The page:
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Beijing tap water expert says she wouldn't touch the stuff

  • Staff Reporter
  • 2013-01-08
  • 08:47 (GMT+8)
An analyst tests the quality of a water sample. (Photo/Xinhua)

An analyst tests the quality of a water sample. (Photo/Xinhua)

A water quality expert from Beijing claims her family has not drunk the city's tap water for more than 20 years, reports People's Daily Online, the website of the Communist Party mouthpiece.

Zhao Feihong, head of the Beijing Institute of Public Health and Drinking Water, says her family uses different types of mineral water to drink, to make tea and to cook rice. Her husband is also a water expert who works at the Drinking Water Industry Committee of the National Development and Reform Commission's Public Nutrition and Development Center.

The couple says after researching the water content and quality of Beijing for years, they have developed a habit of never allowing tap water to touch their lips.

"We are probably the family that is most mindful about healthy drinking water," Zhao said. "We are in the habit of not drinking water from the tap, as the quality of tap water is not as good as it was five or six years ago."

According to Zhao, recent tests show that the nitrate content of Beijing's tap water is more than 9 milligrams per liter, very close to the national standard of 10mg per liter. While it remains below the maximum standard, such a high nitrate concentration can present a hazard to human health, especially as most nitrates come from garbage, filtrate particles and excrement.

Five or six years ago Beijing's tap water had a nitrate content of only 1-2mg/L and only around 4mg/L in 2011, Zhao said, adding that it is beyond dispute that Beijing's water quality has been deteriorating.

Zhao initially researched health products such as fish oil but switched her interest to water in the early 1990s. In 2007, she joined a volunteer walking group aimed at testing all-natural water resources across Beijing.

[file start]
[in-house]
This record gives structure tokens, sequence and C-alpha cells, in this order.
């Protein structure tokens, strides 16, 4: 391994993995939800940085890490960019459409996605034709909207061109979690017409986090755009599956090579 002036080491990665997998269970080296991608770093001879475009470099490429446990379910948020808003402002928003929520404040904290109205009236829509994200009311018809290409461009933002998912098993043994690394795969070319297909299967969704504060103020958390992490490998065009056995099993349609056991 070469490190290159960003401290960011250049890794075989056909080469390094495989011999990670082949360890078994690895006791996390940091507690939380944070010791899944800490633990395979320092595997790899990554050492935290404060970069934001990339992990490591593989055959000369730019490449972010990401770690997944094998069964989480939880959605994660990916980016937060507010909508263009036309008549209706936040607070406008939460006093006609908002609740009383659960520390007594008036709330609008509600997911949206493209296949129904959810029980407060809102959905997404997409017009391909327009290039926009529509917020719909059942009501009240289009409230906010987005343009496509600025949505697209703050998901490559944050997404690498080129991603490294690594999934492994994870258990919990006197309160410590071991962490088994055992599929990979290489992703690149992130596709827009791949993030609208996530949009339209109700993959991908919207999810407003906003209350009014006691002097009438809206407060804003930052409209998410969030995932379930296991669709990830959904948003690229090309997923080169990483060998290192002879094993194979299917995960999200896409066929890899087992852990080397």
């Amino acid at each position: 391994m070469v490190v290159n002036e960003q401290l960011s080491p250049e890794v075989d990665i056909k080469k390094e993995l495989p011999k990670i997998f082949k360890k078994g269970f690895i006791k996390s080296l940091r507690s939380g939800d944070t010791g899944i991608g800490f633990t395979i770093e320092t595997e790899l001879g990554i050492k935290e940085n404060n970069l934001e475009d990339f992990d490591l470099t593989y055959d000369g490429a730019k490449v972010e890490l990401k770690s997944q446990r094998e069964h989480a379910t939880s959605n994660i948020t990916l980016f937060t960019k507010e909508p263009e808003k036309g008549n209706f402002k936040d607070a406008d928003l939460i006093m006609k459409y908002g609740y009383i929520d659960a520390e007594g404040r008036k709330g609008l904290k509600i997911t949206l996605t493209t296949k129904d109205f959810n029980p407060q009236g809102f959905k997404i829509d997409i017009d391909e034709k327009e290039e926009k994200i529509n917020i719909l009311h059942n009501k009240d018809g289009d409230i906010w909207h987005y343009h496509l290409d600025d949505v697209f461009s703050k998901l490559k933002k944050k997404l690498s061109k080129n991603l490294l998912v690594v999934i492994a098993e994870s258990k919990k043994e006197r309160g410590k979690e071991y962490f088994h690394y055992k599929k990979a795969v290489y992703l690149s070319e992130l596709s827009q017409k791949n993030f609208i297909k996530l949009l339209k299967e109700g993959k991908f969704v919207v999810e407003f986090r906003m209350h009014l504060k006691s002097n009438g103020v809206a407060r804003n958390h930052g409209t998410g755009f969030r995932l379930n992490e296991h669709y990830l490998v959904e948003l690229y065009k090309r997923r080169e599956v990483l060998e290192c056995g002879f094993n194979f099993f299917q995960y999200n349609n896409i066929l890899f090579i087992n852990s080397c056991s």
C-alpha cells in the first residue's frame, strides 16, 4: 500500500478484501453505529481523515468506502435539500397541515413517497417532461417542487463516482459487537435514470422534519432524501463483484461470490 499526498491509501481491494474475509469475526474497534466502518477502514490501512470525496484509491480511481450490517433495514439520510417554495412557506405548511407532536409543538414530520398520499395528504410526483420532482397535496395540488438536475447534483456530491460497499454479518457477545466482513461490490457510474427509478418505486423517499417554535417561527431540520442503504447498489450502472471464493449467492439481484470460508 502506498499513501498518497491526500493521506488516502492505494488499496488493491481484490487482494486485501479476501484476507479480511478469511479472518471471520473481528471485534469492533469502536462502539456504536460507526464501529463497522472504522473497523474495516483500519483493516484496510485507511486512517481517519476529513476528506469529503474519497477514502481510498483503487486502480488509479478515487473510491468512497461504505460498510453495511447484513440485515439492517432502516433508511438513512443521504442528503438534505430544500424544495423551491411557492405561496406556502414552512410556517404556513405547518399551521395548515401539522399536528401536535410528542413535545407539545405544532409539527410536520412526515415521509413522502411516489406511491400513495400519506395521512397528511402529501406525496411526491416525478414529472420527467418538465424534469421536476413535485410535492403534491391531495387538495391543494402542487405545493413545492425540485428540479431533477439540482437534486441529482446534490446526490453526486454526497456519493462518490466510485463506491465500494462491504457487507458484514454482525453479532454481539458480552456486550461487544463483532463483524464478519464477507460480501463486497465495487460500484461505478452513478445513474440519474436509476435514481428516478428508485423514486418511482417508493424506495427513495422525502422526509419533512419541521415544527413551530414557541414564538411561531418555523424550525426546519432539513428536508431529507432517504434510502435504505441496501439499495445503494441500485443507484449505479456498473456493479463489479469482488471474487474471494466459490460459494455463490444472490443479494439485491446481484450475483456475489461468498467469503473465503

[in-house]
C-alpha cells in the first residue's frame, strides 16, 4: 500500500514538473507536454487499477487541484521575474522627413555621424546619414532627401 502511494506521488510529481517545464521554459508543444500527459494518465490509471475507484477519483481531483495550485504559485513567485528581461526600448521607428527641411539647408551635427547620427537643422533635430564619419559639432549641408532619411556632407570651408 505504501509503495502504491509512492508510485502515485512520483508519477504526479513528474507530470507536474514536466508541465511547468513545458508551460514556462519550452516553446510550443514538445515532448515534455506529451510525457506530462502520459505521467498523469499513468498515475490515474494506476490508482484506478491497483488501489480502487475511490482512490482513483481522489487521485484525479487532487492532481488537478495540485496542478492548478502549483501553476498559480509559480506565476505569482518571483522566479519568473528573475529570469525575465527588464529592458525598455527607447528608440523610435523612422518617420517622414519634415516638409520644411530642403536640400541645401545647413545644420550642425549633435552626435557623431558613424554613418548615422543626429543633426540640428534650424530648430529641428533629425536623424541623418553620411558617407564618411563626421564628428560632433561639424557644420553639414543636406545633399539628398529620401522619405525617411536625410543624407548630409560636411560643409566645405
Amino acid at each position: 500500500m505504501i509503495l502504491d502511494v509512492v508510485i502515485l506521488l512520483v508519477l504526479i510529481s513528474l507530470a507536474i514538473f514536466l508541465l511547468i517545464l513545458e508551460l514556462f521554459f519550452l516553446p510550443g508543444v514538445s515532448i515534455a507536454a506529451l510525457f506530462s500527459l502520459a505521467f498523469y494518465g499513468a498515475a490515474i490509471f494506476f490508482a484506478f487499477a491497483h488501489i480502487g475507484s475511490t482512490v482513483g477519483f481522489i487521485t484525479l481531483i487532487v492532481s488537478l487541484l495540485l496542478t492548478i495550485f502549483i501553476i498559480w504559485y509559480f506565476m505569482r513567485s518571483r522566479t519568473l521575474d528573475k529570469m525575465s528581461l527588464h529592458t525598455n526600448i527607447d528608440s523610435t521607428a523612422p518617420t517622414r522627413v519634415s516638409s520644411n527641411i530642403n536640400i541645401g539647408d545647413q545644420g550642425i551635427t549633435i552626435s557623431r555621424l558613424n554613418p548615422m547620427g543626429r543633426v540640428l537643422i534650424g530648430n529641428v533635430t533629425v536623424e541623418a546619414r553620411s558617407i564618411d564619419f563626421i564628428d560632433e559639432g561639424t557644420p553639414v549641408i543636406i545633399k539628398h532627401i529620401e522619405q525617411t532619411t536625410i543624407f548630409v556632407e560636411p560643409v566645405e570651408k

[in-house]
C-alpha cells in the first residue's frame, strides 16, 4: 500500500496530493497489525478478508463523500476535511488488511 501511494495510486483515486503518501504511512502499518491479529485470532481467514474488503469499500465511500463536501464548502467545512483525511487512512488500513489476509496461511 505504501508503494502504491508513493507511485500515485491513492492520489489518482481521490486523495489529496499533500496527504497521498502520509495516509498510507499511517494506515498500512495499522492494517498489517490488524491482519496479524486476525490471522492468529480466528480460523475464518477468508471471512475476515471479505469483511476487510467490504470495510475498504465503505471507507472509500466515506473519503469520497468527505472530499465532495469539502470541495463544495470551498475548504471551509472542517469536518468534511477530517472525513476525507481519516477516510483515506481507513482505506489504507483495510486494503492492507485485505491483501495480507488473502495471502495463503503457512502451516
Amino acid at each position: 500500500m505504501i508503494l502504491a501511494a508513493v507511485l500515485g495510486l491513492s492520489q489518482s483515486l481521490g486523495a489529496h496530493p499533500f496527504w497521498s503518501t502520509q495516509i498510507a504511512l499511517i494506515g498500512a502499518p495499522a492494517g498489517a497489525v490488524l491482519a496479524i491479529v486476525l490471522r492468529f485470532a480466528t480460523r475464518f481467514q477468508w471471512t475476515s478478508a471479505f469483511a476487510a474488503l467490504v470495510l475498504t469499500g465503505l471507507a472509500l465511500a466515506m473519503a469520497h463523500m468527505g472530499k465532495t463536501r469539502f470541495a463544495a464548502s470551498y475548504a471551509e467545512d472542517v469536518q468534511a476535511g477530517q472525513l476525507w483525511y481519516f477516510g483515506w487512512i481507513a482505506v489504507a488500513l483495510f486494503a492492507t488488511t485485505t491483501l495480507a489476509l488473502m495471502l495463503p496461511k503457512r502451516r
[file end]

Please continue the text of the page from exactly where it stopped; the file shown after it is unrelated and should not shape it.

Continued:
In the 1980s, Beijing's best water was at the Miyun reservoir at Yanshan, around 100 kilometers northeast of the capital, Zhao said. Back then, the water quality there could have passed tests in Germany, the country said to have the most stringent standards in the world, she added.

But when Zhao returned to the area in 2011 she saw that water quality had changed significantly. Amendments to China's water quality standards mean that the highest-grade water now would have only been third-grade water back in those days, she said. The local Guanting reservoir, one of the country's largest water sources, has become so heavily polluted that it has been classified grade four and is used only as emergency backup.

Beijing's water quality has dropped so much over the years because the city's water sources are too complex, Zhao said. In 2010, a regional drought forced the city to source water from reservoirs in the neighboring provinces of Shanxi and Hebei. Although Beijing paid a lot of money for that water, most of it was fourth-grade and even had dead fish floating on it, Zhao said.

The water in Miyun reservoir first goes through the processes of coagulation, filtration and disinfection before being passed to one of Beijing's 10 large processing plants, where it will be mixed with groundwater and distributed to residents.

Beijing's groundwater is relatively clean, Zhao said, but it now also needs to be processed because it is too "hard," meaning it contains too much calcium carbonate, which can cause shampoo to become sticky and soap to turn into soap scum, as well as cause skin rashes in children.

Beijing's water supply, Zhao said, has been dropping off dramatically at an average of 500 million cubic meters per year. The Beijing Water Authority recently revealed that the per capita quantity of water in the city has dropped to just 100 cubic meters, only 10% of the internationally recognized water shortage warning line of 1,000 cubic meters per person.

It has also become more difficult to obtain groundwater in Beijing. Between 1999 and 2009, the average depth of water wells increased from 12 meters to 24 meters. Currently, the average depth is around 30 meters.

Professor He Weifang from Peking University said Beijing's tap water has always been problematic, although the quality of the water across the city is very uneven. Beijing lacks good rivers and lakes, clean places with lush growth, He said, adding that most of the pristine places in rural areas have all become overcrowded.

 

 

References:

Zhao Feihong  趙飛虹

He Weifang  賀衛方

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